Thursday, April 16, 2009

The Ellensburg sky for the week of 4/18/09

Saturday: This week is National Dark Sky Week, a time during which people in the United States are encouraged to turn off any unnecessary outdoor lights in order to temporarily reduce light pollution. Light pollution is the adverse effect of unwanted light including sky glow, glare, and light clutter. If you think that there is not much sky glow, or wasted light, in the world, look at the nighttime image of the Earth at While turning off a few unnecessary outdoor lights for one week will not solve the problem of light pollution, National Dark Sky Week will raise awareness of the issue. You can do your own dark sky test. At 10 p.m., look in the sky starting at the southwest horizon, moving to about halfway up in the western sky and back down to due north. If you can see the faint glow of the Milky Way Galaxy, you are observing from a dark site.

Sunday: At 5:30 a.m., Jupiter is less than a finger’s width to the lower left of the Moon. They are low in the southeast sky.

Monday: The Lyrid meteor shower peaks over the next two nights. The meteors appear to come from a point to the right of the bright bluish star Vega in the constellation Lyra the lyre. This point is about three fists above the east-northeast horizon at midnight tonight and close to straight over head near dawn. The best time to look is just before dawn since that is when the radiant, or point from which the meteors appear to come, is high in the sky. For most of the night, the Moon will be below the horizon meaning the sky will be dark enough to see dim meteors. This shower produces about 15 meteors, tiny rocks that hit the Earth and burn up in the atmosphere, every hour during the peak. The Lyrid meteor shower has historical interest because it was one of the first ones observed. Chinese records say “stars fell like rain” in the shower of 687 B.C.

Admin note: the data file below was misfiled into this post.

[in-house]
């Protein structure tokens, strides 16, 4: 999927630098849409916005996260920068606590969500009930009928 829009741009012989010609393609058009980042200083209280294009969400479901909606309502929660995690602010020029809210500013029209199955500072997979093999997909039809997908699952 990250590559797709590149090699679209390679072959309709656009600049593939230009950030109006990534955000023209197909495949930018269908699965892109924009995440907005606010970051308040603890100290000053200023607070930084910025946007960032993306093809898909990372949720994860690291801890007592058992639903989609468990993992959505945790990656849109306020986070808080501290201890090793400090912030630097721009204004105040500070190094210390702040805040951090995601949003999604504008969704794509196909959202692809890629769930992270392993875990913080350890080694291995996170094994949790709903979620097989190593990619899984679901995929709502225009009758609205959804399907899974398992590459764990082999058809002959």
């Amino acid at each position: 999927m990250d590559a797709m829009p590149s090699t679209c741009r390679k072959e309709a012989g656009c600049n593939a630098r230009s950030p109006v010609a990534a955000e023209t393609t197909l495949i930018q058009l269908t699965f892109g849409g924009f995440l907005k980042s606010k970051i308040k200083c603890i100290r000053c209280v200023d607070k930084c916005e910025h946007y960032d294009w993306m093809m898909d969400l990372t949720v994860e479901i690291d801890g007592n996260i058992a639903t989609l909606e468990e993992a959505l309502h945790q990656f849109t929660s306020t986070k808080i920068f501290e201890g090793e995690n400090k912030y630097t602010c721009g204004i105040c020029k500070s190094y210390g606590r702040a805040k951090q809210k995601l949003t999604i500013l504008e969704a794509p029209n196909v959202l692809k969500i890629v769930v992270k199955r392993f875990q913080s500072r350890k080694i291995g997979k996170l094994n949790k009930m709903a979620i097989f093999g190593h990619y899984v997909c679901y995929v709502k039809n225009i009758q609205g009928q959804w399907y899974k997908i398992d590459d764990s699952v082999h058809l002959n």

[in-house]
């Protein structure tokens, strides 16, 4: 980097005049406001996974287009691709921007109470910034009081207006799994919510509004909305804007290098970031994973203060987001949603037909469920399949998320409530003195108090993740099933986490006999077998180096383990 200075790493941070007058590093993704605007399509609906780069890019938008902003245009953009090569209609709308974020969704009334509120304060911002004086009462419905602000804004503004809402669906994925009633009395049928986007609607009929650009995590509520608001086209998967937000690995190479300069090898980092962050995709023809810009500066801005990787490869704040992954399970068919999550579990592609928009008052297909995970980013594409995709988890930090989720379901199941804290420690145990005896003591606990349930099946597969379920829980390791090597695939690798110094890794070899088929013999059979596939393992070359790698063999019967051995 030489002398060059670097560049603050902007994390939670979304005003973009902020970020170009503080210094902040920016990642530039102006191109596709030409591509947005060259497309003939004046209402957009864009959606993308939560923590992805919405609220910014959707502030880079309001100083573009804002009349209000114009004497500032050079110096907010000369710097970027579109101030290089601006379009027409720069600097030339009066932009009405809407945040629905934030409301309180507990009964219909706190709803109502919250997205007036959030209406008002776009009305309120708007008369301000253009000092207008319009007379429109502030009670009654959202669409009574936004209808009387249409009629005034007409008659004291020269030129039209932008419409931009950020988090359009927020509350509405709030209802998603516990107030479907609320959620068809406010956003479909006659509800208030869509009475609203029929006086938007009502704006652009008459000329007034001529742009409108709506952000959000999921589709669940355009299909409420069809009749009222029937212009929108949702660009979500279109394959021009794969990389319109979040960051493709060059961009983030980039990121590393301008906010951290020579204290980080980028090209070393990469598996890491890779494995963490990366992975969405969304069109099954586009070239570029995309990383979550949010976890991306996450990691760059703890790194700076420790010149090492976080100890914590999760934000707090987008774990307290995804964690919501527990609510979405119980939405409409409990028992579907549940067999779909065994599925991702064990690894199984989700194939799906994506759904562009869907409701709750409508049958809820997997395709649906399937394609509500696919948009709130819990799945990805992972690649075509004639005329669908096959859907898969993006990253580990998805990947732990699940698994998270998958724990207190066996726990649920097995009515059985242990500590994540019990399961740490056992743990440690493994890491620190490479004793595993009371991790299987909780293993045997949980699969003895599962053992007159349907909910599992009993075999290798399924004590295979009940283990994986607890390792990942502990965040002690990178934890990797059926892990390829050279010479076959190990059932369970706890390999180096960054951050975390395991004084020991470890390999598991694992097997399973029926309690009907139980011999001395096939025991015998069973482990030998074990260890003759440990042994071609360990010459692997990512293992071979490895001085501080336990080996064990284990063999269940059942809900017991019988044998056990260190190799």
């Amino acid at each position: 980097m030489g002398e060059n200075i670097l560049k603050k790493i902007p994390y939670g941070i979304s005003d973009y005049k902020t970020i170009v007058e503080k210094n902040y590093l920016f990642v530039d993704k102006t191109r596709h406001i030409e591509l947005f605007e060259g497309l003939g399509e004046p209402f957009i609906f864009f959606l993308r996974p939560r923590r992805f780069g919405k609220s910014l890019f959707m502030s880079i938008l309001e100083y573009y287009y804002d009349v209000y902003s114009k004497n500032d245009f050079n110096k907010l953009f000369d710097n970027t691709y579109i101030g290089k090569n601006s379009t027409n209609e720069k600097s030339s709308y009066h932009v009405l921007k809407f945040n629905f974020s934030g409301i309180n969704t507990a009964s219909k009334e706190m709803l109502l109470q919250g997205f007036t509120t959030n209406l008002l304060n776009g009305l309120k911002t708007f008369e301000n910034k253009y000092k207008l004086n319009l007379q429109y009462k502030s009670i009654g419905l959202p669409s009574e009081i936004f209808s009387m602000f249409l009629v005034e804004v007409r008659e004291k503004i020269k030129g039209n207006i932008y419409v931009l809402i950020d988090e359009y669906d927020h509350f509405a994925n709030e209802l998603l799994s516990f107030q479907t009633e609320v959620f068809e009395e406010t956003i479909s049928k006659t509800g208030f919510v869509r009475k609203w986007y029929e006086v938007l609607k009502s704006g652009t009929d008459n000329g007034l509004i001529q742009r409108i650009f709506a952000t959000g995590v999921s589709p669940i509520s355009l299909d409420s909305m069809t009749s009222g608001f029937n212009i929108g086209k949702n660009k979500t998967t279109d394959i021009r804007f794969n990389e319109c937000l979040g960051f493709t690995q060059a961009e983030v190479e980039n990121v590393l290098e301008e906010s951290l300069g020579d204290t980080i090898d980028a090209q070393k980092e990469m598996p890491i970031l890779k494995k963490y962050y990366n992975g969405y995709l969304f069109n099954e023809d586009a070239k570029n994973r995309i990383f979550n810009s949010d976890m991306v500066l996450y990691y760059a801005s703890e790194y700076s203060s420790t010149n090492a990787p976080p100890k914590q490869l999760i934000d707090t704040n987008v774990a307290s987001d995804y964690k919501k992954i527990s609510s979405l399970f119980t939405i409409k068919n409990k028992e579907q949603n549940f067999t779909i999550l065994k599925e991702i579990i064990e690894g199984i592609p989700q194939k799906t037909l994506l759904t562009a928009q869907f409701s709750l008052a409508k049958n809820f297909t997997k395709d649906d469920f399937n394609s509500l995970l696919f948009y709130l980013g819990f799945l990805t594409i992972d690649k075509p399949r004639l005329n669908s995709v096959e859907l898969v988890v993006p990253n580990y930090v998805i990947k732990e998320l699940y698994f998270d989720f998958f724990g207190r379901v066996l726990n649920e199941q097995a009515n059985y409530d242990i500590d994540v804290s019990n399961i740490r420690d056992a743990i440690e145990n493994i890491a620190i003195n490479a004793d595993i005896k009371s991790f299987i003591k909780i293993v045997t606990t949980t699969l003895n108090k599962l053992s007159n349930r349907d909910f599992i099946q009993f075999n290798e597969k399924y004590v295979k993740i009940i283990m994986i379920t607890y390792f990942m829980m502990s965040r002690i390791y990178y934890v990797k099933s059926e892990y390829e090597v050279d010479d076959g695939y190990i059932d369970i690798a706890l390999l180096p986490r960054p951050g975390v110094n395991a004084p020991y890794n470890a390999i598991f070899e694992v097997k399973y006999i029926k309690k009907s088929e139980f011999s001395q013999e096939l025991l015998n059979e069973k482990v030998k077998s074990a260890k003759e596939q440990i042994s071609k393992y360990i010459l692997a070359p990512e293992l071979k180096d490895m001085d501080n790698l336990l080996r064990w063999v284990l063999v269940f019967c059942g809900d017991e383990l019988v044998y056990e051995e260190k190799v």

Tuesday: Saturn is exactly five fists above due east at 10 p.m.

Wednesday: Who can forget that well known astronomy tune, “I saw Venus kiss a crescent Moon, low up in the eastern sky so bright.” At 5 a.m., Venus will just to the left of the crescent Moon. At 5:25, the Moon will pass between the Earth and Venus leading to a Venus occultation. At 6:25, about 20 minutes after sunrise, Venus will reappear from behind the right side of the Moon right at the Three o’clock position on the Moon. Since the right hand side of the Moon is not illuminated and about the same color as the rest of the sky, it will look like Venus appeared out of thin air. If that’s too early, go outside a 10 a.m. The thin crescent Moon and Venus will be four and a half fists above the south-southeast horizon. Look at the Moon through a pair of binoculars. Venus will be to the right of the Moon. Then, move your binoculars from your eyes while looking at the Moon and Venus. You should still be able to see Venus about a finger’s width to the right of the Moon even though it is daytime. For an extra challenge, try to find Mars. It is about a half a fist below the Moon.

Thursday: At 5:30 a.m., Venus is about a fist and Mars is about a half a fist above the east horizon.

Friday: You read a lot in this column about Sirius, the brightest star in the nighttime sky and the main star in Canis Major, the Greater Dog. But, you don’t read as much about Canis Minor, the Lesser Dog, and its brightest star, Procyon. Procyon is the seventh brightest star in the nighttime sky and the fifth brightest visible from Ellensburg. Procyon is four fists above the southwest horizon at 9 p.m. I guess Procyon and Canis Minor just need a better public relations team.

The positional information in this column about stars and planets is typically accurate for the entire week.

No comments: